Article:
Finally, setting masters are used to calibrate air gaging systems. Depending on the system, one or two masters – usually in the form of discs or rings – are employed. Usually, two masters are recommended for absolute accuracy. (See "Back Pressure Bleed System" in Part I for further explanation.)
Typically fabricated from steel, chrome, or tungsten carbide, masters are furnished to tolerances ranging from class X to XXX. Make sure you understand the lab's relationship with NIST so you'll know whether the lab's masters are directly or indirectly traceable to NIST.
Air Gaging Applications
Inside and Outside Diameters
Air gages are most commonly used for measuring the size and form of inside diameters (IDs) and outside diameters (ODs). Two-nozzle air plugs, with nozzles diametrically opposed, are often used for internal measuring, and two-nozzle air rings are used for external dimensions.
Multiple nozzles are equally located about the circumference of the air tool to allow for average size measurement. Commonly used for thin-walled or out-of-round parts – four, six, or more nozzles are used, depending on the tool size.
Air tools can gage a part for roundness. For two-point out-of-round conditions, a standard two-nozzle air tool can be used. If lobing exists in the part, an odd number of nozzles must be used, depending on the number of lobes.
A common application of air gaging is to dynamically measure the straightness or "bow" of an ID. In this case, a custom-designed air plug makes verifying a part's straightness simple and fast. (A straightness air plug cannot measure diameter).
To determine squareness of a part, for example a bore to face, air nozzles configured as a "z" are used with dynamic measurement to change the back pressure from square to out-of-square conditions.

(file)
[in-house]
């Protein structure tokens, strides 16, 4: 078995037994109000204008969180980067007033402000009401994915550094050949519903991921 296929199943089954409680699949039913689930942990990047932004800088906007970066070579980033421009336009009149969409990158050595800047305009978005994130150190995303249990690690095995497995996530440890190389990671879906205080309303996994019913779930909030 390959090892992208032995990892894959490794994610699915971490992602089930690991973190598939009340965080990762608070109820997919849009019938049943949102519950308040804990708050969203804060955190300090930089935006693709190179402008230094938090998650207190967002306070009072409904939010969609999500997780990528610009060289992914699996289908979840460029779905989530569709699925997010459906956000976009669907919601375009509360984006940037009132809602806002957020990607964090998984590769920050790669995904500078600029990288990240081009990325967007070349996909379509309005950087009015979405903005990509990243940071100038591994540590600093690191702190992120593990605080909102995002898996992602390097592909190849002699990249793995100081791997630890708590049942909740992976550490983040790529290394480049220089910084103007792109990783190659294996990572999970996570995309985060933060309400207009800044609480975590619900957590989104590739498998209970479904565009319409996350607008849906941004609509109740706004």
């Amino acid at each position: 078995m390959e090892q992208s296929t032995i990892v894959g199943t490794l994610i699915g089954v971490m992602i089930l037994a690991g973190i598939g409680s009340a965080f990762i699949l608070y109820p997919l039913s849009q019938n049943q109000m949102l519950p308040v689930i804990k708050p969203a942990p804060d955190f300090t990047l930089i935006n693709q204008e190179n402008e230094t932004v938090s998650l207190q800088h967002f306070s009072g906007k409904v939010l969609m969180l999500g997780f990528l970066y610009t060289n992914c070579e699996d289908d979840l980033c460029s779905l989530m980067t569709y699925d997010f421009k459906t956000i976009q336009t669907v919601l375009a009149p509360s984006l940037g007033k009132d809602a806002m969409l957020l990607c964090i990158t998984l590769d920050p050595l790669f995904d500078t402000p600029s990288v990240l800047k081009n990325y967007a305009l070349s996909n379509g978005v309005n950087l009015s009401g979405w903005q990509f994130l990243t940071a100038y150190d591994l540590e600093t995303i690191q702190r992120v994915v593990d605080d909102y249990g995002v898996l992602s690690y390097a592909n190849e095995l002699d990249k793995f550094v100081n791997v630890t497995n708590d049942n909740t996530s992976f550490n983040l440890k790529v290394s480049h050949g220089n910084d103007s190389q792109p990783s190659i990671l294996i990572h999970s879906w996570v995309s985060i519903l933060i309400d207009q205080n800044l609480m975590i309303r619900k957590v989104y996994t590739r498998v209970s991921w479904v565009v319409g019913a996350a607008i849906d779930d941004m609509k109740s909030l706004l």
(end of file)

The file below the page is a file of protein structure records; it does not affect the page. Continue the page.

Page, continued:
Angle variation of tapered surfaces is commonly checked with air gaging as the difference of two diameters.
To measure flatness, an air nozzle is mounted within a stationary platen. The part is then moved across the nozzle. This process provides a convenient, quick method to accurately gage flatness.
The measurement of grooves is conveniently achieved with flat, blade-type air tools. Air gaging not only determines groove size, but with exploration around the workpiece, parallelism of the groove faces can also be determined.
A specified clearance between two mating parts is often required to assure proper part operation. An amplifier allows for the individual display of the bore size, the shaft size, and the clearance between the two parts. Operators need only observe the clearance display to determine if the two components have the required match
About the Author
Rob Edmunds III has a Bachelor of Science degree in Mathematics and Business from Villanova University. Involved with many facets of the gaging industry, he also participates in national and regional industry associations. Currently vice president of Edmunds Gages, he can be reached during normal business hours at Edmunds Gages or via email at REdmundsIII@edmundsgages.com.
A New Dimension In Precision Measurement